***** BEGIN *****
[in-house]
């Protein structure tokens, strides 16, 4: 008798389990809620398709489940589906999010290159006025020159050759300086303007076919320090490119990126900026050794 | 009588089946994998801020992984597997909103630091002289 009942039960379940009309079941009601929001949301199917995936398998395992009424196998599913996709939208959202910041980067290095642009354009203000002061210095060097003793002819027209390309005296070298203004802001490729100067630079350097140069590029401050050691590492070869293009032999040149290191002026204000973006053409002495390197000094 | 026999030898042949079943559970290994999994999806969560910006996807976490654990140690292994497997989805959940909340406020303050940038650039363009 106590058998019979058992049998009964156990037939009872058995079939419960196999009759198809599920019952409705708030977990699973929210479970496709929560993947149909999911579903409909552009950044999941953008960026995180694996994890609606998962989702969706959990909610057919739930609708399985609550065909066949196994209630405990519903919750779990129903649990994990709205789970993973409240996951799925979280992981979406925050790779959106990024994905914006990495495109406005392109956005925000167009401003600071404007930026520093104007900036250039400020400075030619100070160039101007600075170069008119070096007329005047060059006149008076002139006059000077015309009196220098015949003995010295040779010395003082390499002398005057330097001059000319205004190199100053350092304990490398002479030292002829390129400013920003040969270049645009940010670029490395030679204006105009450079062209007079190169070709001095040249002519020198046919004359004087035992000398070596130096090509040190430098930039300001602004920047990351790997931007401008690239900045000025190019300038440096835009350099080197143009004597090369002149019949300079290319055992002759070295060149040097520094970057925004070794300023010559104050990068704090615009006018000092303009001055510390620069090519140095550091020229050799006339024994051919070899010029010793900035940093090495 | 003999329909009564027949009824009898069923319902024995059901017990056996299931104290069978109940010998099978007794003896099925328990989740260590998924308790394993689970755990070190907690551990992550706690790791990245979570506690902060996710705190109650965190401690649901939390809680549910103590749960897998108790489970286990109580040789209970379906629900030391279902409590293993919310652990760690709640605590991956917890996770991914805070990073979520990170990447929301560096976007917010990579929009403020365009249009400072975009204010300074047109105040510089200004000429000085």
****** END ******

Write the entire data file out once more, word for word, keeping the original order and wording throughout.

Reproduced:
[in-house]
């Protein structure tokens, strides 16, 4: 008798389990809620398709489940589906999010290159006025020159050759300086303007076919320090490119990126900026050794 | 009588089946994998801020992984597997909103630091002289 009942039960379940009309079941009601929001949301199917995936398998395992009424196998599913996709939208959202910041980067290095642009354009203000002061210095060097003793002819027209390309005296070298203004802001490729100067630079350097140069590029401050050691590492070869293009032999040149290191002026204000973006053409002495390197000094 | 026999030898042949079943559970290994999994999806969560910006996807976490654990140690292994497997989805959940909340406020303050940038650039363009 106590058998019979058992049998009964156990037939009872058995079939419960196999009759198809599920019952409705708030977990699973929210479970496709929560993947149909999911579903409909552009950044999941953008960026995180694996994890609606998962989702969706959990909610057919739930609708399985609550065909066949196994209630405990519903919750779990129903649990994990709205789970993973409240996951799925979280992981979406925050790779959106990024994905914006990495495109406005392109956005925000167009401003600071404007930026520093104007900036250039400020400075030619100070160039101007600075170069008119070096007329005047060059006149008076002139006059000077015309009196220098015949003995010295040779010395003082390499002398005057330097001059000319205004190199100053350092304990490398002479030292002829390129400013920003040969270049645009940010670029490395030679204006105009450079062209007079190169070709001095040249002519020198046919004359004087035992000398070596130096090509040190430098930039300001602004920047990351790997931007401008690239900045000025190019300038440096835009350099080197143009004597090369002149019949300079290319055992002759070295060149040097520094970057925004070794300023010559104050990068704090615009006018000092303009001055510390620069090519140095550091020229050799006339024994051919070899010029010793900035940093090495 | 003999329909009564027949009824009898069923319902024995059901017990056996299931104290069978109940010998099978007794003896099925328990989740260590998924308790394993689970755990070190907690551990992550706690790791990245979570506690902060996710705190109650965190401690649901939390809680549910103590749960897998108790489970286990109580040789209970379906629900030391279902409590293993919310652990760690709640605590991956917890996770991914805070990073979520990170990447929301560096976007917010990579929009403020365009249009400072975009204010300074047109105040510089200004000429000085």